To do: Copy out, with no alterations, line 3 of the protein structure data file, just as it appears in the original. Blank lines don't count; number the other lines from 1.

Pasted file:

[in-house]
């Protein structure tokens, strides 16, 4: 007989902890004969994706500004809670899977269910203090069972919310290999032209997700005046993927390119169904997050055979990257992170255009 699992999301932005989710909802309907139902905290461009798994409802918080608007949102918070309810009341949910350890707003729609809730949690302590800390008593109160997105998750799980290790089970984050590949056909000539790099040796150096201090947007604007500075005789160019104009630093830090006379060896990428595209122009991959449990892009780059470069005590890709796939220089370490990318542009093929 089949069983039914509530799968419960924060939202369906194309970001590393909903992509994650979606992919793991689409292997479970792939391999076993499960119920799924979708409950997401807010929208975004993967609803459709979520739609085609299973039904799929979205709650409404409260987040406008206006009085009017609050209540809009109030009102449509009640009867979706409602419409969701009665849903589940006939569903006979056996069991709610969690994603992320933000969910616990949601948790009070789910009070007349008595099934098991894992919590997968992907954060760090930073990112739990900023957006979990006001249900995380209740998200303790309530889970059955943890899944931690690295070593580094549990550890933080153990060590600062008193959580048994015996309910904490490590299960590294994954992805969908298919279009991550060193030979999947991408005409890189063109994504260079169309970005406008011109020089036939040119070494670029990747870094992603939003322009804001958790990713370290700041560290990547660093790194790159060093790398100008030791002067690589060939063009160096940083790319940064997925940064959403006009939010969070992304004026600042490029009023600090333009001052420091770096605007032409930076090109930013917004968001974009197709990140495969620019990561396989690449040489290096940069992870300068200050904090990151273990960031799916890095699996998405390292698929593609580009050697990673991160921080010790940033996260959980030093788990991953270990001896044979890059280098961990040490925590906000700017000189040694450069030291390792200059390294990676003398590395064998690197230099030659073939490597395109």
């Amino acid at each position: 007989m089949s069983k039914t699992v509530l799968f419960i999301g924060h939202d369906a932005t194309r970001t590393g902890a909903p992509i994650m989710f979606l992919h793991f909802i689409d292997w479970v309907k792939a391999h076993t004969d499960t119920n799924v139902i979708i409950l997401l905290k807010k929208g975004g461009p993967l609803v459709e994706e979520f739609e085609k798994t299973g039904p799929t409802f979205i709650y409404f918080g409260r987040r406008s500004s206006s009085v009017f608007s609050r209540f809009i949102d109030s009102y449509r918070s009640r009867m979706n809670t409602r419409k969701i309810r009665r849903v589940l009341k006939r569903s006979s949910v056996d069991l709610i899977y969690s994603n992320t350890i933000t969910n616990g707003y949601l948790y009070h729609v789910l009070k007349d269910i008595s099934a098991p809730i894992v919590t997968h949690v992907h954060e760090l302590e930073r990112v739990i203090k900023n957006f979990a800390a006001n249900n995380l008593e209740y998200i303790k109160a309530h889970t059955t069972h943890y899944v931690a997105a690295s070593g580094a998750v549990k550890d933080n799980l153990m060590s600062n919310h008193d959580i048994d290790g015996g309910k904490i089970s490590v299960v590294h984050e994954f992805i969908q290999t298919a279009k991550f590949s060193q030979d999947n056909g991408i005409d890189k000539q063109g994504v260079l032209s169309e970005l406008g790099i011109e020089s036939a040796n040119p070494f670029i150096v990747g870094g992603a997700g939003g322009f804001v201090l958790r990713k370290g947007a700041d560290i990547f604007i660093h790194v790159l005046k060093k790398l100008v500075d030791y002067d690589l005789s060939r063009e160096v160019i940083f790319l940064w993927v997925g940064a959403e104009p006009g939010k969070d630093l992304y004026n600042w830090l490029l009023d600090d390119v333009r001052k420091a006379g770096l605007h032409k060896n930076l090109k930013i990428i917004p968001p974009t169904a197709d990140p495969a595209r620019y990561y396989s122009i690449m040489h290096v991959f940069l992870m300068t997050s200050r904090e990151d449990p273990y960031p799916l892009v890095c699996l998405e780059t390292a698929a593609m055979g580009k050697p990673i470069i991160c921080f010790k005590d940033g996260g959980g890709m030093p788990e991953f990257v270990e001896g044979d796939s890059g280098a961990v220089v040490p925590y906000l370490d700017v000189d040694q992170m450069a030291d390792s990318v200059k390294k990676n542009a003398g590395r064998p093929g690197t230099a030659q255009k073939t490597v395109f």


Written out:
């Amino acid at each position: 007989m089949s069983k039914t699992v509530l799968f419960i999301g924060h939202d369906a932005t194309r970001t590393g902890a909903p992509i994650m989710f979606l992919h793991f909802i689409d292997w479970v309907k792939a391999h076993t004969d499960t119920n799924v139902i979708i409950l997401l905290k807010k929208g975004g461009p993967l609803v459709e994706e979520f739609e085609k798994t299973g039904p799929t409802f979205i709650y409404f918080g409260r987040r406008s500004s206006s009085v009017f608007s609050r209540f809009i949102d109030s009102y449509r918070s009640r009867m979706n809670t409602r419409k969701i309810r009665r849903v589940l009341k006939r569903s006979s949910v056996d069991l709610i899977y969690s994603n992320t350890i933000t969910n616990g707003y949601l948790y009070h729609v789910l009070k007349d269910i008595s099934a098991p809730i894992v919590t997968h949690v992907h954060e760090l302590e930073r990112v739990i203090k900023n957006f979990a800390a006001n249900n995380l008593e209740y998200i303790k109160a309530h889970t059955t069972h943890y899944v931690a997105a690295s070593g580094a998750v549990k550890d933080n799980l153990m060590s600062n919310h008193d959580i048994d290790g015996g309910k904490i089970s490590v299960v590294h984050e994954f992805i969908q290999t298919a279009k991550f590949s060193q030979d999947n056909g991408i005409d890189k000539q063109g994504v260079l032209s169309e970005l406008g790099i011109e020089s036939a040796n040119p070494f670029i150096v990747g870094g992603a997700g939003g322009f804001v201090l958790r990713k370290g947007a700041d560290i990547f604007i660093h790194v790159l005046k060093k790398l100008v500075d030791y002067d690589l005789s060939r063009e160096v160019i940083f790319l940064w993927v997925g940064a959403e104009p006009g939010k969070d630093l992304y004026n600042w830090l490029l009023d600090d390119v333009r001052k420091a006379g770096l605007h032409k060896n930076l090109k930013i990428i917004p968001p974009t169904a197709d990140p495969a595209r620019y990561y396989s122009i690449m040489h290096v991959f940069l992870m300068t997050s200050r904090e990151d449990p273990y960031p799916l892009v890095c699996l998405e780059t390292a698929a593609m055979g580009k050697p990673i470069i991160c921080f010790k005590d940033g996260g959980g890709m030093p788990e991953f990257v270990e001896g044979d796939s890059g280098a961990v220089v040490p925590y906000l370490d700017v000189d040694q992170m450069a030291d390792s990318v200059k390294k990676n542009a003398g590395r064998p093929g690197t230099a030659q255009k073939t490597v395109f």